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Right now I am sitting on my bedroom floor, because I’m scared—I don’t have to stamina to go outside today. I don’t want to hear another “hey sexy” or “look at me gorgeous” again. I have only lived in New York City for a few months now, and have come to hate going outside alone. Don’t get me wrong I love New York City, but the catcalling, within it, makes me feel terrified. I am not a NYC native, like some of my friends who, having grown up with catcalls can simply call the verbal harassment “harmless.” But from my personal history, and the histories of some of my closest friends and family, I am terrified of what men have done and can still do to me—not to mention influences from media.
Still before this summer, I used to reply to a casual “hey how are you pretty lady?”. I was polite and if someone said “hello” or “good morning,” I replied. But then in recent months (living in an urban area for the first time), not only were some more sexual comments were directed my way, but the frequency of verbal harassment in general was more that I could ever have imagined. I am harassed like clock work, everyday within 5 to 10 minutes of leaving my building, I’m either greeted by verbal harassment or a honking taxi (I know they honk at me because when they drive by their windows are rolled down and they have their heads turned, undoubtedly staring me down).
As most would expect, in my experience, street harassment almost exclusively directed at me when I’m alone. However on occasion I have even been catcalled when I have been with a close guy friend. Perpetrators assuming we were together, gave my friend loud verbal props for “landing one of the finest little things,” on one occasion. My friend has yet to call attention to it when we walk together, although I bring it up a while after. I don’t know if I wish he would or not. I just know I’m honestly glad to be walking with him rather than alone—it’s much worse alone; they would be much more frequent, potentially more vulgar and less nice, and not to mention it’s always scarier alone. When I am by myself, I’m worried if my reaction to the harassment will set the perpetrator off. If I smile will he continue? If I ignore him will he keep going or worse get mad? I never replay negatively because I am too afraid of what the response might be. Often things don’t escalate, but I know it can, and has happened.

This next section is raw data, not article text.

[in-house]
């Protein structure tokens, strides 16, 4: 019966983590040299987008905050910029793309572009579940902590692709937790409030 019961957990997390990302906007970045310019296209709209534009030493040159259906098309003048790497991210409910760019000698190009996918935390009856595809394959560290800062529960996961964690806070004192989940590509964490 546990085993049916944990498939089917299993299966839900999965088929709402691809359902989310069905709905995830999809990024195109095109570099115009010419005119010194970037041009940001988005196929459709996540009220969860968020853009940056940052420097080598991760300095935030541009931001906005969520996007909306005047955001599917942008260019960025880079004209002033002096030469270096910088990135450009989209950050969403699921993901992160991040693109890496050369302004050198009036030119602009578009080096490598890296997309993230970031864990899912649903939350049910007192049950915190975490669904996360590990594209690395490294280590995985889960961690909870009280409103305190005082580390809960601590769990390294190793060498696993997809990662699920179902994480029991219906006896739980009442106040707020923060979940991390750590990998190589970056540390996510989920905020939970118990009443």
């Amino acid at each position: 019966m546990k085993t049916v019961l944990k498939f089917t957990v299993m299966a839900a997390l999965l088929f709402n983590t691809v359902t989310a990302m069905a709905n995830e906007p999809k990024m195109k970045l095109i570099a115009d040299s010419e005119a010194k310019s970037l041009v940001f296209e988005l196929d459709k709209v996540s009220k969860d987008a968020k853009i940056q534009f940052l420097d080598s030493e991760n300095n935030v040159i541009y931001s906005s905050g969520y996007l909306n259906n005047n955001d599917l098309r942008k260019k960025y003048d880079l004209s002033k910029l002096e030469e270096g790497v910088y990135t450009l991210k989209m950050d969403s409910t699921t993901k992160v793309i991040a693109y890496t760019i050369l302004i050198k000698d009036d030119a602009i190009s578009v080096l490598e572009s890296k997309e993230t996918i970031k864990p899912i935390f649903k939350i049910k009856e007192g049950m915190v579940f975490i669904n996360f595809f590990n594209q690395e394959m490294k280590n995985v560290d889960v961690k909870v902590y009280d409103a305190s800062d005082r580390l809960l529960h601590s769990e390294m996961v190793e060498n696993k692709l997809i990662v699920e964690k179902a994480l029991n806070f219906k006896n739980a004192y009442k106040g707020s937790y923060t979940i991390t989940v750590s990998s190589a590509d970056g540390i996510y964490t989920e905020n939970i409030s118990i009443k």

Catcalling or verbal harassment isn’t just a nuisance to a peaceful walk down your city block. For me is has become a rampant bombardment of images strangers threaten to do to my body, without the slightest thought or concern for the integrity or the wants of the person inside it. “Oh you’re a pretty girl, you’re a special one. Oh the things I would do to have you. I’d buy you everything you wanted, so I could have you,” was called loudly at me in broad daylight as I carried my groceries home, on a crowed sidewalk, and everyone and their lives went on, but imprinted in my mind was the image of me being trapped as his sexual servant just because he gave me expensive things –a cultural precedent then needs to be forgotten.